A scene from The Canterbury Psalter (12th century)

On a Self-Cancelling Chalcedon

“What was actually said by this formula from Chalcedon?” Dietrich Bonhoeffer put this rhetorical question to his students in Berlin in 1933.1 Then, of course, he went on to answer it in lecture form. Rehearsing the four fearful negatives of the Definition (unconfusedly, unchangeably, indivisibly, inseparably) he explained the errors excluded by them. He emphasized that Chalcedon seemed to forbid all the possible combinations of “nature” and “person,” almost as if its framers had invoked these categories and enshrined them in negatives just to show that nothing positive could be said about them, or at least nothing beyond the boundaries just drawn:

What is being said with the Chalcedonian formula is this: that all options for thinking of all this together and in juxtaposition are represented as impossible and forbidden options. Then there is no longer any positive assertion that can be made about what happens in Jesus Christ. … Thus the matter itself is left as a mystery, for we cannot enter into it within the parameters of positive thinking. We can only enter in faith. All forms of thought are outside the realm of possibility. This means that from the Council of Chalcedon onward, it is no longer permissible to talk about the human and divine natures of Jesus Christ as about things or facts. Thus one cannot think of a concept of God and draw a line there. To draw such a line is not permitted. (342)

All very dialectical! He goes on:

In its peculiar form, Chalcedon cancels itself out. The Chalcedonian formula itself reveals the limitations of its own concepts. It works with the concepts regarding the natures and demonstrates that these concepts are inappropriate and heretical forms. It brings the concept of substance that underlies this thinking to its high point and immediately goes beyond it, by saying that from now on assertions about the substance of Jesus Christ will no longer be permitted. If here a continuation of Chalcedon is conceivable, it is no longer a continuation of the thinking about relationships between natures, but rather something else, which we will take up later. The Chalcedonian formula is an objective, living assertion about Christ that goes beyond all conceptual forms. Everything is encompassed in its very clear yet paradoxical agility. (343)

On this interpretation, the work Chalcedon work is a kind of ground-clearing. Let’s say the Greco-Roman context of early Christianity made it inevitable that early Christians would ask ontological questions, employing philosophical categories like “nature” and “person” in order to clarify what realities supported (under-lay, sub-stantia, hypo-stasis) the gospel they proclaimed. On Bonhoeffer’s account, Chalcedon functions as a kind of intentional end-of-the-road for that project. It articulates all the ways you can put nature and person together wrongly. It indicates that the reality of Christ (the who-question, as Bonhoeffer says elsewhere in the lectures) stands at the center of this field of negations.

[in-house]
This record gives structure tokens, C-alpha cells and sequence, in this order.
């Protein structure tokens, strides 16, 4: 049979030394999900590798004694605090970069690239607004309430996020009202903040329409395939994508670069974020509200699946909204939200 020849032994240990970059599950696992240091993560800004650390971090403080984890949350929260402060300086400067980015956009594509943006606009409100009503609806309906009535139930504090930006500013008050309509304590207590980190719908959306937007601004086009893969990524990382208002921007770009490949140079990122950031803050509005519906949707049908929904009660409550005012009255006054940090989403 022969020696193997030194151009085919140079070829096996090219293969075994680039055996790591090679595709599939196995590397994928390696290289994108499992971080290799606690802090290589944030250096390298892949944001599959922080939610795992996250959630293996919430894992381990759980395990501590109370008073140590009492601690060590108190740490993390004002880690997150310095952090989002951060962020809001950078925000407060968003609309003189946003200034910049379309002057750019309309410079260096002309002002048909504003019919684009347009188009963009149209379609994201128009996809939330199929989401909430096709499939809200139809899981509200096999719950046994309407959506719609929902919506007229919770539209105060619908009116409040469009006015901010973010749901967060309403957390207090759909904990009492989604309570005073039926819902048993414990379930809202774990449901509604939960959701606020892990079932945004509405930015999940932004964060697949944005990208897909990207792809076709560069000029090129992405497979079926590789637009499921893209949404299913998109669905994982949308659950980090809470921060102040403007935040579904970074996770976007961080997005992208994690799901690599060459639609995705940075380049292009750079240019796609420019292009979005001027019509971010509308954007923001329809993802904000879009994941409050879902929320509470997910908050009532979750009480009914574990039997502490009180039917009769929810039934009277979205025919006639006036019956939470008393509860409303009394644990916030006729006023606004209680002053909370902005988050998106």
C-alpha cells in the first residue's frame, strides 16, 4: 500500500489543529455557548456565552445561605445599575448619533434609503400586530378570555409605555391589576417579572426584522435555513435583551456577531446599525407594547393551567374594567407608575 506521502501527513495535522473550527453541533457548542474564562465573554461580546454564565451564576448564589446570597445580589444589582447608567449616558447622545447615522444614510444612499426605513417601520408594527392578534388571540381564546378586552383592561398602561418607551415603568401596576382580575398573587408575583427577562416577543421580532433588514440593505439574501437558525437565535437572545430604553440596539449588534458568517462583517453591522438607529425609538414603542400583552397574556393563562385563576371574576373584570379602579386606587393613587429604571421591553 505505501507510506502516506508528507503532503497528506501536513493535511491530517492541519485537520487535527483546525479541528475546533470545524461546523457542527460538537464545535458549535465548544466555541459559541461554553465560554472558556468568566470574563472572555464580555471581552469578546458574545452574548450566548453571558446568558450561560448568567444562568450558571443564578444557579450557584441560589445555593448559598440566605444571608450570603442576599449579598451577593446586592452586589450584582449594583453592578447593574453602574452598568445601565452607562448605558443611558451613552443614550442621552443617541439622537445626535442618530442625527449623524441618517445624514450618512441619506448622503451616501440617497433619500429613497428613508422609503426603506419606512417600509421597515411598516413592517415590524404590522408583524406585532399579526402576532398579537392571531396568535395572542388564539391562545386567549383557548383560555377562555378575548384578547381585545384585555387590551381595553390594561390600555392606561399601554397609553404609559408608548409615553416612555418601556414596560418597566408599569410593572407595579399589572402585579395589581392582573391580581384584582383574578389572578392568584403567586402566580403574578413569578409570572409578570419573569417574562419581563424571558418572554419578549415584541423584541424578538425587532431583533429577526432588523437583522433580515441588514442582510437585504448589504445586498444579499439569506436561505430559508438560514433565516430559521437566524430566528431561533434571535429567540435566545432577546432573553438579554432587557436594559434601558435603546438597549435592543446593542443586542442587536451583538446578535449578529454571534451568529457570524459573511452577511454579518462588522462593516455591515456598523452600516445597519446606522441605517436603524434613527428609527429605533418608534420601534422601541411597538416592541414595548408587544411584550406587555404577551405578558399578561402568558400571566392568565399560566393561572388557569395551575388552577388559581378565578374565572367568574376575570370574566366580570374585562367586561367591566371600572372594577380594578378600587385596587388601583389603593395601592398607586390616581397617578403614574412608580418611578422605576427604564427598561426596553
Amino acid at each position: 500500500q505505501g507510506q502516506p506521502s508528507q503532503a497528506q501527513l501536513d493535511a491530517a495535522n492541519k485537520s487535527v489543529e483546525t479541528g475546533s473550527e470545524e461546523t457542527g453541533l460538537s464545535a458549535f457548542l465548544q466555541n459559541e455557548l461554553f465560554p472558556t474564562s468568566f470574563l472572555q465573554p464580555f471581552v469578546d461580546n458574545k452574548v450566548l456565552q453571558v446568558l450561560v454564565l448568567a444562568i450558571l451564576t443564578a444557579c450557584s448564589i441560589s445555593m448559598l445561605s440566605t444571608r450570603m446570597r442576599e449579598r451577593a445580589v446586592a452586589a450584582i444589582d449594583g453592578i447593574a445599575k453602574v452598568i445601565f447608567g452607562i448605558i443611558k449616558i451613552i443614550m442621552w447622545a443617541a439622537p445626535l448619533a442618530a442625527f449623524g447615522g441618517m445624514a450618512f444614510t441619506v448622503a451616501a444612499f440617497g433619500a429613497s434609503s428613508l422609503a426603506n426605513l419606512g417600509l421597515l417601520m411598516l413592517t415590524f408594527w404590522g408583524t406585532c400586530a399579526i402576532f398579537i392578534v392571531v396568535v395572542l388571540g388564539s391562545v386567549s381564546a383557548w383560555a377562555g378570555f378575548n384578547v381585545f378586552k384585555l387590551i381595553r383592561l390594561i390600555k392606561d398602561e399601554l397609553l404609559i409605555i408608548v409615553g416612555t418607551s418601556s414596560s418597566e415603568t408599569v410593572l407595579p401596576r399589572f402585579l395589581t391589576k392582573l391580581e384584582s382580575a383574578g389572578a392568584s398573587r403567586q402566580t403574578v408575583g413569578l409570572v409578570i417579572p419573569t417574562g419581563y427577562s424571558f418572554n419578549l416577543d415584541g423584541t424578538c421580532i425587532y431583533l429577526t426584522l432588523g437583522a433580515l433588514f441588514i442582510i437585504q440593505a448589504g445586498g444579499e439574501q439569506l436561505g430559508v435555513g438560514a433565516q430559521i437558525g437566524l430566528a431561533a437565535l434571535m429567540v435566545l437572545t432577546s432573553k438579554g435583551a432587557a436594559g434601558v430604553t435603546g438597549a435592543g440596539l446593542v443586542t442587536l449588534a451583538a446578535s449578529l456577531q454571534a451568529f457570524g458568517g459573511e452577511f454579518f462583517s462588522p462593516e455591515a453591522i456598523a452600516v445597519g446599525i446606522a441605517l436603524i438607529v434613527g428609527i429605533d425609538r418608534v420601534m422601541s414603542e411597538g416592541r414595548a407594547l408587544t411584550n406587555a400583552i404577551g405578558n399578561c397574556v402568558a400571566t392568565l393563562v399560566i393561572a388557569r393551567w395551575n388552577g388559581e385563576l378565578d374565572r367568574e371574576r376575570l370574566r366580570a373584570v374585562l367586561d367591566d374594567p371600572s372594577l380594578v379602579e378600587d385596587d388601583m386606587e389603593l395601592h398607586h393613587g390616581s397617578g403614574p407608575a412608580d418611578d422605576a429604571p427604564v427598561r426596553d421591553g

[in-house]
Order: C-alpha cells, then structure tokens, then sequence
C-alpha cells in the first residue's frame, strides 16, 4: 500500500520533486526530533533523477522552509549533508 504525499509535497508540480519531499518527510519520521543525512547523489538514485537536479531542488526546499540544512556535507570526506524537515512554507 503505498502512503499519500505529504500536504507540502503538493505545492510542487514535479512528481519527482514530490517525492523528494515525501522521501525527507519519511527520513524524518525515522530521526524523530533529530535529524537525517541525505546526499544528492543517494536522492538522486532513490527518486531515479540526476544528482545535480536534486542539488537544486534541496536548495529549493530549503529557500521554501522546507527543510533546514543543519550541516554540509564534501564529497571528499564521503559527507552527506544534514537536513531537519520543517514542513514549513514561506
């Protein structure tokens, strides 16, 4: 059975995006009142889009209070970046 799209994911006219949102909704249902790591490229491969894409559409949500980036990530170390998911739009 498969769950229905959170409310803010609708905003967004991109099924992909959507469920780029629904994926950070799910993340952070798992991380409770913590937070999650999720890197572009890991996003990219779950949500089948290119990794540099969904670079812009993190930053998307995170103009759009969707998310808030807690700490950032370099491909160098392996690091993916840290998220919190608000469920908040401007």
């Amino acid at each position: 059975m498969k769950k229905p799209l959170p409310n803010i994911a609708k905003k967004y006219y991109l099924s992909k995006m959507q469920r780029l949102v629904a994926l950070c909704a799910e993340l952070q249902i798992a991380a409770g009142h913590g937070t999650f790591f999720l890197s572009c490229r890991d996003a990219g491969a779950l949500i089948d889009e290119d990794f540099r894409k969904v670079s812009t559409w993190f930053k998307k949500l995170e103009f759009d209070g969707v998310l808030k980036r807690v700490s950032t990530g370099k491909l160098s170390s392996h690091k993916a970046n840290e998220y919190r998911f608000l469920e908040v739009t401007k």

It’s an evocative take on Chalcedon! And it’s a view articulated less dialectically by later authors:2 Recall that Bonhoeffer was about 27 when he gave these lectures; Berlin was busy in 1933 (!); and scholarship on conciliar Christology has made enormous strides in the last 90 years.

My own view is that Chalcedon’s negatives do a bit more than that. I’d want to say more about how they endorse or legitimize certain metaphysical commitments, giving things like the nature-person distinction a permanent place in Christian confession (though with plenty of flexibility to enter into dialogue with other cultural expressions like ancient philosophical Taoism or contemporary analytic conventions).

But the main claim I want to make is that the negatives of Chalcedon, and its entire idiom of balancing and regulating irreducible realities, serves to enshrine an open space where the central reality stands and speaks for itself. That central reality is the actual hypostasis of the Son of God. The field defined by Chalcedon is to be occupied by him, and the appropriate theological move is therefore to rearticulate, elaborate, and apply the doctrine of the Trinity at the heart of Christology.


1In Edwin Robertson’s1978 translation, Christ the Center. For the rest of my quotations I will be using Dietrich Bonhoeffer Works, Volume 12: Berlin: 1932-1933 (English Edition Edited by Larry L. Rasmussen, Fortress, 2009).

2Norris, Coakley, see McCormack footnote (Humility p. 28) and then his own view in later pages.

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Fred Sanders is a theologian who tried to specialize in the doctrine of the Trinity, but found that everything in Christian life and thought is connected to the triune God.

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